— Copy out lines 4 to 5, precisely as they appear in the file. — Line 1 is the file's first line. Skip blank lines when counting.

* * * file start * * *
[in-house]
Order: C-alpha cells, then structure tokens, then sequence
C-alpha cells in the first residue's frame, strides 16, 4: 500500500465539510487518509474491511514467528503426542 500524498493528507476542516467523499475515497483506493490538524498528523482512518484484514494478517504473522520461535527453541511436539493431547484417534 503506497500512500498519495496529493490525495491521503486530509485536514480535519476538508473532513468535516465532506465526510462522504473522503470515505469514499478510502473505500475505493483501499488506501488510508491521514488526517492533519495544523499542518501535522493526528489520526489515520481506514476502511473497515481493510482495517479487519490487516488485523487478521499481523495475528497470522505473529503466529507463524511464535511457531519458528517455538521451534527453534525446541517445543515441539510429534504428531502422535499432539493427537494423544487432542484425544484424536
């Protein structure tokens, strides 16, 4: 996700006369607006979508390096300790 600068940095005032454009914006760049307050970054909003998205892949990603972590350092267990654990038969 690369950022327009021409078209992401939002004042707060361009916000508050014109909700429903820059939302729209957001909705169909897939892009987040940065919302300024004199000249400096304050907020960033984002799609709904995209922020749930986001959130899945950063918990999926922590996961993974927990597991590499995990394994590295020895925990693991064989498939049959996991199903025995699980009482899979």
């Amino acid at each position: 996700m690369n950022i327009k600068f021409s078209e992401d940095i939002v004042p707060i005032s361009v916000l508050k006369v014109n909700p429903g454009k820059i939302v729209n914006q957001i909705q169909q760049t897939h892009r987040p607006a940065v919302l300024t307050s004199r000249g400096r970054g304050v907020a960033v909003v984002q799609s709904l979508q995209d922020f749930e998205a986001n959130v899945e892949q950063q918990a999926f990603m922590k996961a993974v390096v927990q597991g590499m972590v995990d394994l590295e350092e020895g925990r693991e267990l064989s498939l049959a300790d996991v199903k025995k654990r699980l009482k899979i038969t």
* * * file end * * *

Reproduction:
């Protein structure tokens, strides 16, 4: 996700006369607006979508390096300790 600068940095005032454009914006760049307050970054909003998205892949990603972590350092267990654990038969 690369950022327009021409078209992401939002004042707060361009916000508050014109909700429903820059939302729209957001909705169909897939892009987040940065919302300024004199000249400096304050907020960033984002799609709904995209922020749930986001959130899945950063918990999926922590996961993974927990597991590499995990394994590295020895925990693991064989498939049959996991199903025995699980009482899979």
């Amino acid at each position: 996700m690369n950022i327009k600068f021409s078209e992401d940095i939002v004042p707060i005032s361009v916000l508050k006369v014109n909700p429903g454009k820059i939302v729209n914006q957001i909705q169909q760049t897939h892009r987040p607006a940065v919302l300024t307050s004199r000249g400096r970054g304050v907020a960033v909003v984002q799609s709904l979508q995209d922020f749930e998205a986001n959130v899945e892949q950063q918990a999926f990603m922590k996961a993974v390096v927990q597991g590499m972590v995990d394994l590295e350092e020895g925990r693991e267990l064989s498939l049959a300790d996991v199903k025995k654990r699980l009482k899979i038969t």